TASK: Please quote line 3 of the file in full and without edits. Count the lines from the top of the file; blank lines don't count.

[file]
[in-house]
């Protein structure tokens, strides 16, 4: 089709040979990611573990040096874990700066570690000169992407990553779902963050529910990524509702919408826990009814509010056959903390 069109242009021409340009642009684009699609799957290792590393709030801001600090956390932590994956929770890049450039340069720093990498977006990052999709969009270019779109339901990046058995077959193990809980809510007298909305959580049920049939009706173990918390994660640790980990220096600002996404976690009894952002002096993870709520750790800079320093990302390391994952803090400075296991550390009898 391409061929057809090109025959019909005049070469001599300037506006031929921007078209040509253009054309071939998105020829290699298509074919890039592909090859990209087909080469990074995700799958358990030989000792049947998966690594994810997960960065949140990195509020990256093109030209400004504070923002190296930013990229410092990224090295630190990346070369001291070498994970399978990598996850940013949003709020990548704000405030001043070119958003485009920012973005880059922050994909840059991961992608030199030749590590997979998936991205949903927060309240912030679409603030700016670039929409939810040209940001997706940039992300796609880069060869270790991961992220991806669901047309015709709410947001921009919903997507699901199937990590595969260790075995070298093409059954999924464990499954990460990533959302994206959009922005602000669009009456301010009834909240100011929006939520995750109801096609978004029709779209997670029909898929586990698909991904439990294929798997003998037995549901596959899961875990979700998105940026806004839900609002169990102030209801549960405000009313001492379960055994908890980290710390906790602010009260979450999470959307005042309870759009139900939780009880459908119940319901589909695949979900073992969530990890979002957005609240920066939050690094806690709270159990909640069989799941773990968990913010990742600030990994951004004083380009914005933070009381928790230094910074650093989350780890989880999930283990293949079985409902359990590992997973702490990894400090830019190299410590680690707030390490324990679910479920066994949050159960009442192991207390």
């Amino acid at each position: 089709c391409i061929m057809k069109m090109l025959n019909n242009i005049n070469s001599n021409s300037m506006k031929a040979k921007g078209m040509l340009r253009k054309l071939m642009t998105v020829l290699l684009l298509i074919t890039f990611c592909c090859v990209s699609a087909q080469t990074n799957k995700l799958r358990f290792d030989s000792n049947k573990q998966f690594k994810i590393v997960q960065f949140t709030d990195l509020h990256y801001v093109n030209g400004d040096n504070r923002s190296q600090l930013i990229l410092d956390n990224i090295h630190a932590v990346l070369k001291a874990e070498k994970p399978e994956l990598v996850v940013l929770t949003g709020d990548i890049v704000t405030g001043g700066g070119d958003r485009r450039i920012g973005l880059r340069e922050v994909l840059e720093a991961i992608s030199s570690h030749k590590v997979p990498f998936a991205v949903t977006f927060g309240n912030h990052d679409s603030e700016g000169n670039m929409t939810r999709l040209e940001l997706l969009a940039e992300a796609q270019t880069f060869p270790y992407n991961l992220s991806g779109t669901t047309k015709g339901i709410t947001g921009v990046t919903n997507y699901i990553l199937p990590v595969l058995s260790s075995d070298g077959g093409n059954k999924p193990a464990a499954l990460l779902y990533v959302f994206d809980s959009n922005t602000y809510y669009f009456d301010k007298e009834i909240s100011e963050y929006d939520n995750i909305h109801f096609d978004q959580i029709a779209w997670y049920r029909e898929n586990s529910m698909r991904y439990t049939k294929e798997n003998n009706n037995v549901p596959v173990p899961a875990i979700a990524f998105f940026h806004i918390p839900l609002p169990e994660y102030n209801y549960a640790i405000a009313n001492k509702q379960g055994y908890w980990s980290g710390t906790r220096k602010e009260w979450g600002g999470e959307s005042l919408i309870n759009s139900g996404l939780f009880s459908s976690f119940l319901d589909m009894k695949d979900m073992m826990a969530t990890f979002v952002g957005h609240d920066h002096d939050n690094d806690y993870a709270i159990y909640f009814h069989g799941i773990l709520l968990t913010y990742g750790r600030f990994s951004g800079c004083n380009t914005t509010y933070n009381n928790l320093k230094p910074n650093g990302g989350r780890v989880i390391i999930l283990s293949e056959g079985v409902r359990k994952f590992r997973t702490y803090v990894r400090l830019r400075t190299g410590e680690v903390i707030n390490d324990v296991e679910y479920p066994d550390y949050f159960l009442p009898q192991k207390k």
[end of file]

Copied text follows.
């Amino acid at each position: 089709c391409i061929m057809k069109m090109l025959n019909n242009i005049n070469s001599n021409s300037m506006k031929a040979k921007g078209m040509l340009r253009k054309l071939m642009t998105v020829l290699l684009l298509i074919t890039f990611c592909c090859v990209s699609a087909q080469t990074n799957k995700l799958r358990f290792d030989s000792n049947k573990q998966f690594k994810i590393v997960q960065f949140t709030d990195l509020h990256y801001v093109n030209g400004d040096n504070r923002s190296q600090l930013i990229l410092d956390n990224i090295h630190a932590v990346l070369k001291a874990e070498k994970p399978e994956l990598v996850v940013l929770t949003g709020d990548i890049v704000t405030g001043g700066g070119d958003r485009r450039i920012g973005l880059r340069e922050v994909l840059e720093a991961i992608s030199s570690h030749k590590v997979p990498f998936a991205v949903t977006f927060g309240n912030h990052d679409s603030e700016g000169n670039m929409t939810r999709l040209e940001l997706l969009a940039e992300a796609q270019t880069f060869p270790y992407n991961l992220s991806g779109t669901t047309k015709g339901i709410t947001g921009v990046t919903n997507y699901i990553l199937p990590v595969l058995s260790s075995d070298g077959g093409n059954k999924p193990a464990a499954l990460l779902y990533v959302f994206d809980s959009n922005t602000y809510y669009f009456d301010k007298e009834i909240s100011e963050y929006d939520n995750i909305h109801f096609d978004q959580i029709a779209w997670y049920r029909e898929n586990s529910m698909r991904y439990t049939k294929e798997n003998n009706n037995v549901p596959v173990p899961a875990i979700a990524f998105f940026h806004i918390p839900l609002p169990e994660y102030n209801y549960a640790i405000a009313n001492k509702q379960g055994y908890w980990s980290g710390t906790r220096k602010e009260w979450g600002g999470e959307s005042l919408i309870n759009s139900g996404l939780f009880s459908s976690f119940l319901d589909m009894k695949d979900m073992m826990a969530t990890f979002v952002g957005h609240d920066h002096d939050n690094d806690y993870a709270i159990y909640f009814h069989g799941i773990l709520l968990t913010y990742g750790r600030f990994s951004g800079c004083n380009t914005t509010y933070n009381n928790l320093k230094p910074n650093g990302g989350r780890v989880i390391i999930l283990s293949e056959g079985v409902r359990k994952f590992r997973t702490y803090v990894r400090l830019r400075t190299g410590e680690v903390i707030n390490d324990v296991e679910y479920p066994d550390y949050f159960l009442p009898q192991k207390k």